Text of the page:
The Northwood Jazz Band from Northwood High School, as well as a group of young string musicians, The Walker Street Fiddlers from Greensboro, North Carolina perform annually at the GrassRoots Festival. Young musicians are also given the opportunity to perform during the festival at the area for teenagers, The Outpost, and in the festival’s band and instrument contests. Providing opportunities for young people to learn and to participate in new and healthy experiences is very important to SHCAC and our partner, the Finger Lakes GrassRoots Festival Organization.

In September 2007 another annual event came to life produced by Shakori Hills CAC, the Hoppin’ John Old-Time & Bluegrass Fiddlers’ Convention. Originally a two-day event grown to three in 2011, musicians, dancers and music lovers come together to celebrate the traditions of bluegrass and old-time music.  They enjoy dance, instrument and band contests, square dances and many unscheduled special musical moments.  The convention helps keep traditional music alive and also provides an invaluable opportunity for young people to play on stage, regardless of their age or skill level.  North Carolina is renowned for its fiddlers’ conventions and attendees herald Hoppin’ John as a new favorite in the state.

Sustainable Communities

The GrassRoots Festival sponsors an on-site Sustainability Fair during the festival in which local earth-conscious organizations, green businesses and individuals participate and share their experience and knowledge of sustainable living.  In an interactive area, experts give talks and demonstrations and festival-goers dialogue with one another on  specific issues. Examples of participating organizations are: Central Carolina Community College’s Green Building Program, Chatham Marketplace, Solar Tech South, LLC, Chandler Design-Build, Piedmont Biofuels, Chatham Transit and Sol Food Mobile Farm.

Each year Shakori Hills events use approximately 10,000 kilowatt-hours of electricity. In an effort to increase sustainable practices, Shakori Hills partnered with the Abundance Foundation and began the Solarize Shakori project in the fall of 2008. To offset our usage we are building a permanent grid inter-tied solar electric system located on-site. We invite our community to be part of the project by donating solar cells at $10 per cell.  Festival-goers and community members have already donated more than $7000 towards this goal and the first solar array is in place.

With the help of instructors from Central Carolina Community College, a Community Garden was planted at Shakroi Hills in 2010. The garden now occupies approximately 8800 square feet, with three crop rotation areas, utilizing organic farming methods of cover crops and hog raising. Everyone who wishes to be part of the crop decisions, planting, maintenance and harvest is welcome to contribute, and share in the garden harvest. Excess produce is donated to CORA, and we are proud to announce that 293 pounds of carrots, beets, greens, cucumbers, beans, tomatoes and other produce was donated in 2014. By 2016, we plan to sponsor a pilot program (we’ve been dreaming of for years) of sustainable food education in conjunction with local schools. This will quite literally be part of our Roots in the Schools program!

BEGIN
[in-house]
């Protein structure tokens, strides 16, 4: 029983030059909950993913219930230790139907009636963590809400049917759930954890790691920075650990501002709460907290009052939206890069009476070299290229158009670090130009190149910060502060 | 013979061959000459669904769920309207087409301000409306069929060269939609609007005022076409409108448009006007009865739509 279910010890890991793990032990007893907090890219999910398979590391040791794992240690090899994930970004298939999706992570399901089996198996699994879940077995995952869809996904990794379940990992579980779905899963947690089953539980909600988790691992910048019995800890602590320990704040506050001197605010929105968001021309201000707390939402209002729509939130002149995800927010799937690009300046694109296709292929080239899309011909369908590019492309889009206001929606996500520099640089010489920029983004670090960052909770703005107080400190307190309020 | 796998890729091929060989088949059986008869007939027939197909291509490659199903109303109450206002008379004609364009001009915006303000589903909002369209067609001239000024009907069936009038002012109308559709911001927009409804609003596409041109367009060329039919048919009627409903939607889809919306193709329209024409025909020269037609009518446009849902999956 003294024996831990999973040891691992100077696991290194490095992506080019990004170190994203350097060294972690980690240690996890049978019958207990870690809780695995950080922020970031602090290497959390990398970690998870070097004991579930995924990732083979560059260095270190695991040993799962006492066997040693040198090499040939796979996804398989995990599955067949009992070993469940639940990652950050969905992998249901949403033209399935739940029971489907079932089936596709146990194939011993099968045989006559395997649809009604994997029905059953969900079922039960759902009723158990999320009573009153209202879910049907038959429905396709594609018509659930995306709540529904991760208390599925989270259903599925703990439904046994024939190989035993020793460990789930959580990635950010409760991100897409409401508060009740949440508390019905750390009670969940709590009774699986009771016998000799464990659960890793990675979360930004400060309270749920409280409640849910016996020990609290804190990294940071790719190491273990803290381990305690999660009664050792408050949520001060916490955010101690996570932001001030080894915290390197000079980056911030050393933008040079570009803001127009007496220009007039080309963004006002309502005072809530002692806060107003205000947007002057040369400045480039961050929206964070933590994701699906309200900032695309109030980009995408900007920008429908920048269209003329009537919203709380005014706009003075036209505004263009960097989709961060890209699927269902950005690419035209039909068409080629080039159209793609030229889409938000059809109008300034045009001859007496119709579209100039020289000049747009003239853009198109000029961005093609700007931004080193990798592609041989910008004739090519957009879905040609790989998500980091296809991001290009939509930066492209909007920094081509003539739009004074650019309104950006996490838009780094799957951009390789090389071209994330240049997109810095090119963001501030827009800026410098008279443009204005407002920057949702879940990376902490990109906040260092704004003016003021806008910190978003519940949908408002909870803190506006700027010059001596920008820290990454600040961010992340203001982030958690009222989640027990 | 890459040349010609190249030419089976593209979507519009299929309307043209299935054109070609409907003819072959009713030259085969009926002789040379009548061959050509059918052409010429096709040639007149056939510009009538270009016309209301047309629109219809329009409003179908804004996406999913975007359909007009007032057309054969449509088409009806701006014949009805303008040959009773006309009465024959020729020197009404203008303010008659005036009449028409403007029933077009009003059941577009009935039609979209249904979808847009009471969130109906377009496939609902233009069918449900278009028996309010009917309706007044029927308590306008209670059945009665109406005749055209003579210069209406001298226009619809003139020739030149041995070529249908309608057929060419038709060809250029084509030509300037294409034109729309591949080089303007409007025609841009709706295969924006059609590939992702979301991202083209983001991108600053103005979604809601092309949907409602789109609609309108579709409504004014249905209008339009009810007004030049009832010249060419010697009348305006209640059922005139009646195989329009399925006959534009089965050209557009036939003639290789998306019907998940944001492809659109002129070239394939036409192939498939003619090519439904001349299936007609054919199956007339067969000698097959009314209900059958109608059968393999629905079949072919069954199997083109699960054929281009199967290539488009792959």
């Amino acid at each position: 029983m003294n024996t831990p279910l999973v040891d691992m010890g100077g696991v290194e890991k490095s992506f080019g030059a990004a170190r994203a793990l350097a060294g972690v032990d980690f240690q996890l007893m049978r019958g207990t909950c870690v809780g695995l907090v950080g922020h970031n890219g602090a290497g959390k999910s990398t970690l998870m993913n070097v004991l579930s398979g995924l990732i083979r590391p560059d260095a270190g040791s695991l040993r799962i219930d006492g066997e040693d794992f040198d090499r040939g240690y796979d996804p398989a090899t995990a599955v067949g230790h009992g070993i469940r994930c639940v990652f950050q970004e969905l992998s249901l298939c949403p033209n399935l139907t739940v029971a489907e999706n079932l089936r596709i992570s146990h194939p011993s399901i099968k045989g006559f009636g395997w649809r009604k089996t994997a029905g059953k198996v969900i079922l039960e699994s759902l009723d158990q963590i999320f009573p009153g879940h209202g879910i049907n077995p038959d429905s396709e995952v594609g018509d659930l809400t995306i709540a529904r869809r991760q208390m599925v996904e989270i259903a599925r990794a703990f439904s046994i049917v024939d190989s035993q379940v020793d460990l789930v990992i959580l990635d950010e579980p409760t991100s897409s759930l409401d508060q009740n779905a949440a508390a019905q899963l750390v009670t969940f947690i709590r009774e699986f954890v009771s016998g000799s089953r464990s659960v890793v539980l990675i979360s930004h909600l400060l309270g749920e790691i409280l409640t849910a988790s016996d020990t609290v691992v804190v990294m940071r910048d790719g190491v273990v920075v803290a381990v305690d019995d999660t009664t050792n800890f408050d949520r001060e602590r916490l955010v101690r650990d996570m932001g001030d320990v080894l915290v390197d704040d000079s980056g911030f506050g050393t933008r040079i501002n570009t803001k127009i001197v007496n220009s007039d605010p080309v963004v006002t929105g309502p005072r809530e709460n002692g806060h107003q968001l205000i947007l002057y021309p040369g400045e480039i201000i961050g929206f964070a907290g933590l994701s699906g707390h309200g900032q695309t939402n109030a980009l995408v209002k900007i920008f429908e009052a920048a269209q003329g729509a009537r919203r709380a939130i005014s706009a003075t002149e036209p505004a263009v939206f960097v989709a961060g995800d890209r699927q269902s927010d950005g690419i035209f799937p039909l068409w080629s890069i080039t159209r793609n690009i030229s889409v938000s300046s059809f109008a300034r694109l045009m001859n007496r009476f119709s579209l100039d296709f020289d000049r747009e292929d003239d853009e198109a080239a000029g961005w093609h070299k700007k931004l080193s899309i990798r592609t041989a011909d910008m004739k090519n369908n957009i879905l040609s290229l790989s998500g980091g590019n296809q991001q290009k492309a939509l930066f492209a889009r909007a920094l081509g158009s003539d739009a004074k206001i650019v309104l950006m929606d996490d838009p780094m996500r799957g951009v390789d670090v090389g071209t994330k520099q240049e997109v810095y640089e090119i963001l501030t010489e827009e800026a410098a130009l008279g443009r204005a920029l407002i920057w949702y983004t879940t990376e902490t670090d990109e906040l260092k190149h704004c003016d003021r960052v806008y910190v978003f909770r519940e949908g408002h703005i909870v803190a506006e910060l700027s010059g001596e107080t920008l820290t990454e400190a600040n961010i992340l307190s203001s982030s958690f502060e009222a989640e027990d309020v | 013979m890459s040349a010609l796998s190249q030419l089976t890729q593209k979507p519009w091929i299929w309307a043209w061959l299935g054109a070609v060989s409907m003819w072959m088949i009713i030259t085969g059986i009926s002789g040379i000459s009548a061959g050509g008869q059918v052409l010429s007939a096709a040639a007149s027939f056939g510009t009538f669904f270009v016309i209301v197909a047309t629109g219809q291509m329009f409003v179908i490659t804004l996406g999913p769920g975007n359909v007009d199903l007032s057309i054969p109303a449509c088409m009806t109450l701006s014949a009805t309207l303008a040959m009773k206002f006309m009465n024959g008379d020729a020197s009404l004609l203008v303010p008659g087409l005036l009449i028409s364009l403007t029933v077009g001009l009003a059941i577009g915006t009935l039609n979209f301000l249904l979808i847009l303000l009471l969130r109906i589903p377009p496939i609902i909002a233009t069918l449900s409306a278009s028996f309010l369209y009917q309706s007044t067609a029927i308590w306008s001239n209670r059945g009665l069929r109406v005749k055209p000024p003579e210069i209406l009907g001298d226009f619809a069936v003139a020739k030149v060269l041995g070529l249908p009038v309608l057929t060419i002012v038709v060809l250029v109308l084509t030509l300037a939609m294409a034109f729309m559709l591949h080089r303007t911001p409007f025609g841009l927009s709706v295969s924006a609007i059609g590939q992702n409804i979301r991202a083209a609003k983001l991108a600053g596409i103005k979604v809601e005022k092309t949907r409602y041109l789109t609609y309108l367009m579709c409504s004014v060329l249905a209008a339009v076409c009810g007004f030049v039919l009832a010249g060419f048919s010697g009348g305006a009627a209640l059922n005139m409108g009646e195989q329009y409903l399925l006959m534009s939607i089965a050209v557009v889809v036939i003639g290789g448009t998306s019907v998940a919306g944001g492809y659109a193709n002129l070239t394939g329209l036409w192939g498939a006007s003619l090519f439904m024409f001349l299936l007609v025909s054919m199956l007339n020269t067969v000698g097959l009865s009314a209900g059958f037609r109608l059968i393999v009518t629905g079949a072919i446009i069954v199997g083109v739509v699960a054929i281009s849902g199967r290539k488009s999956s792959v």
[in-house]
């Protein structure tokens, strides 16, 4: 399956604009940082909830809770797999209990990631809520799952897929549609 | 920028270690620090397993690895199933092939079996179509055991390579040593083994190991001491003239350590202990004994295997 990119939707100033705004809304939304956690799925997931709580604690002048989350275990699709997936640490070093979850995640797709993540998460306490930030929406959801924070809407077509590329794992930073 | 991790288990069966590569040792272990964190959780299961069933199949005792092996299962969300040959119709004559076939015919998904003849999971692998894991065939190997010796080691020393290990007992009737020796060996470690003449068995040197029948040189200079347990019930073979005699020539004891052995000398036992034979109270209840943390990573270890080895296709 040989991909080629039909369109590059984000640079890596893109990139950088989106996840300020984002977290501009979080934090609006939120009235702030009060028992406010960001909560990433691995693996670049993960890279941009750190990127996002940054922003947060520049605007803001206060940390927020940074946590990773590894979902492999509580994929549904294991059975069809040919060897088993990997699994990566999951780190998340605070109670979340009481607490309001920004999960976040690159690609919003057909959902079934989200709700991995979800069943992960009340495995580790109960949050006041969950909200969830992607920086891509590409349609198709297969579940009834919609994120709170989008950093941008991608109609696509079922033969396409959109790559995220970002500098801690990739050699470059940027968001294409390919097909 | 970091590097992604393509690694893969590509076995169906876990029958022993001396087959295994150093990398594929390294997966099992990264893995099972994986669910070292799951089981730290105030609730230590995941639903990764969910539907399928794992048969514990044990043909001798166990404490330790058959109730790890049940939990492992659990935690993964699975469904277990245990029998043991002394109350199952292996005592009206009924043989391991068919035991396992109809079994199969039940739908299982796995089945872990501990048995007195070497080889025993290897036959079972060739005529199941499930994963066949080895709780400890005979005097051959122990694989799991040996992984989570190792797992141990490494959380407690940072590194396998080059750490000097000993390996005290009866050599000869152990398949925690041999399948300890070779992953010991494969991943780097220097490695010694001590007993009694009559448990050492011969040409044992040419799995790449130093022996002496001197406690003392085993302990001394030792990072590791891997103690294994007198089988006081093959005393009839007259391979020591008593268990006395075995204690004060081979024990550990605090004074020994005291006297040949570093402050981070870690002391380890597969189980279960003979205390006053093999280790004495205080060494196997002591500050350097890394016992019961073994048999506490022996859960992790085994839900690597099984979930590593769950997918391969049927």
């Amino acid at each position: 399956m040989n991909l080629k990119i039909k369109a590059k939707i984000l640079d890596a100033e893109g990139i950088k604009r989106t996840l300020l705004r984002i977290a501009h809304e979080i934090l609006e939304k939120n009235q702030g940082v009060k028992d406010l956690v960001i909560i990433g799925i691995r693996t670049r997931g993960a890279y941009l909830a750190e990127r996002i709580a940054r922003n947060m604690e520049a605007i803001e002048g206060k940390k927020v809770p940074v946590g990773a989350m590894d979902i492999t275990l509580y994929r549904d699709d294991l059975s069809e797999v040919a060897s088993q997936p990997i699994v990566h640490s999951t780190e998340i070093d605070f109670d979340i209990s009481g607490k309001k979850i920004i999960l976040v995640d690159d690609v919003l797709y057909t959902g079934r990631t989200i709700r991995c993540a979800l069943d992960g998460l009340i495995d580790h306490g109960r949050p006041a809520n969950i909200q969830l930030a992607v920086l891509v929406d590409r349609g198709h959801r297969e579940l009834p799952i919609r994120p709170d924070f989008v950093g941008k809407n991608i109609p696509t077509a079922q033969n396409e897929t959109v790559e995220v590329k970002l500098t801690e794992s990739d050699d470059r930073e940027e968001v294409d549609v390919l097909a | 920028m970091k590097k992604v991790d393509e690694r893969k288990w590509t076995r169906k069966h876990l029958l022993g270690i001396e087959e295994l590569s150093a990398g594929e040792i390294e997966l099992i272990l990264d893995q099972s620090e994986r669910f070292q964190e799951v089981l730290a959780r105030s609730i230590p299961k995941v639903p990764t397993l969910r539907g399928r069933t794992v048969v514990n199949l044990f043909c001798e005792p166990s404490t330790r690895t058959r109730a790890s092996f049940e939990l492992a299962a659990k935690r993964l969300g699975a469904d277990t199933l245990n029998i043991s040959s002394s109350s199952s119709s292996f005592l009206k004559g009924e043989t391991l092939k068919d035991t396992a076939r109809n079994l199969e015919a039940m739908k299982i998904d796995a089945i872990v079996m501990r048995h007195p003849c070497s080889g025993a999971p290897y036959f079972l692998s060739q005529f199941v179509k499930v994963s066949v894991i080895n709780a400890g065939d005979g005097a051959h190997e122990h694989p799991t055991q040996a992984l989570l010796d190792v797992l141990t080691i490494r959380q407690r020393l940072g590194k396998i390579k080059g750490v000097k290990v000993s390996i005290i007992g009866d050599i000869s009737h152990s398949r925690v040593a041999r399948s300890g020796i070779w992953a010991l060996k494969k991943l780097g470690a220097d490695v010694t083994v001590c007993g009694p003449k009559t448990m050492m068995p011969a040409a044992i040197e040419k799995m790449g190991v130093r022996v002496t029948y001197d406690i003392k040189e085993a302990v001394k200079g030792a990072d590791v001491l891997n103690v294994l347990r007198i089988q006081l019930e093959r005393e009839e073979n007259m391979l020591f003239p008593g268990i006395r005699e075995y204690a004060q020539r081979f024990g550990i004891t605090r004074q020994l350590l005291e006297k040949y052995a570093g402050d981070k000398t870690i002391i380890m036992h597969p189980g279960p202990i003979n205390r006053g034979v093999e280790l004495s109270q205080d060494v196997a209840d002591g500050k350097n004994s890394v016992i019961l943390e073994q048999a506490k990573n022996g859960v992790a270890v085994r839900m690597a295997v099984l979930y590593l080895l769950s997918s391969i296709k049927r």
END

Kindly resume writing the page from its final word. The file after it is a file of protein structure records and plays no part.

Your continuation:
Where We Are Now

shakori hills bridge to meadow field

We hope you have enjoyed reflecting on where we’ve been and where we are; we wanted to paint a picture of what we’ve been working on the last several years and help you to have a realistic understanding of what you, the community, have helped create. Shakori Hills only exists because or your support. Going forward, Shakori Hills only plans to grow and continue to have a positive impact through music and arts. Plans are in the works for monthly green lecture series, craft fairs, 2015 summer concerts and children’s summer camps by 2016.

As a joint venture Shakori Hills Community Arts Center (local non-profit benefiting NC that hosts the Shakori Hills GrassRoots Festival) and Fingerlakes GrassRoots Festival (Trumansburg, NY based non-profit that produces the four seasons of GrassRoots Festivals series) organizations are excited to announce that the property known as Shakori Hills has been purchased!

Our down payment goal was reached in 2013 (THANK YOU!), and thanks to many wonderful folks like yourself who invested in the community-owned mortgage, the purchase closing happened on December 10th, 2013.

Here are a few articles about the land purchase: News &ObserverThe Indy & The Herald Sun

A great big shout out of gratitude goes out to Carol Hewitt of Slow Money NC for all the work and help in putting the community mortgage together!

This brings us to the financial picture of the organization.  During the first four years (2003-2006), the Shakori Hills GrassRoots Festival had common start-up obstacles for a new outdoor festival – inclement weather being the biggest. In the Spring of 2007, weather cooperated, the festival had a real name in the central North Carolina area and a profit was made.  Since then the GrassRoots Festivals have continued with a steady growth in attendance. The rainy weather at the last three festivals have slowed this rate somewhat, but as you can see from the 2013 financial reports, the organization is still grossing more than $700,000 each year and continues to grow. And while the GrassRoots Festival provides the bulk of our income, with each year, the organization’s finances are bolstered more and more by other Community Arts Center activities.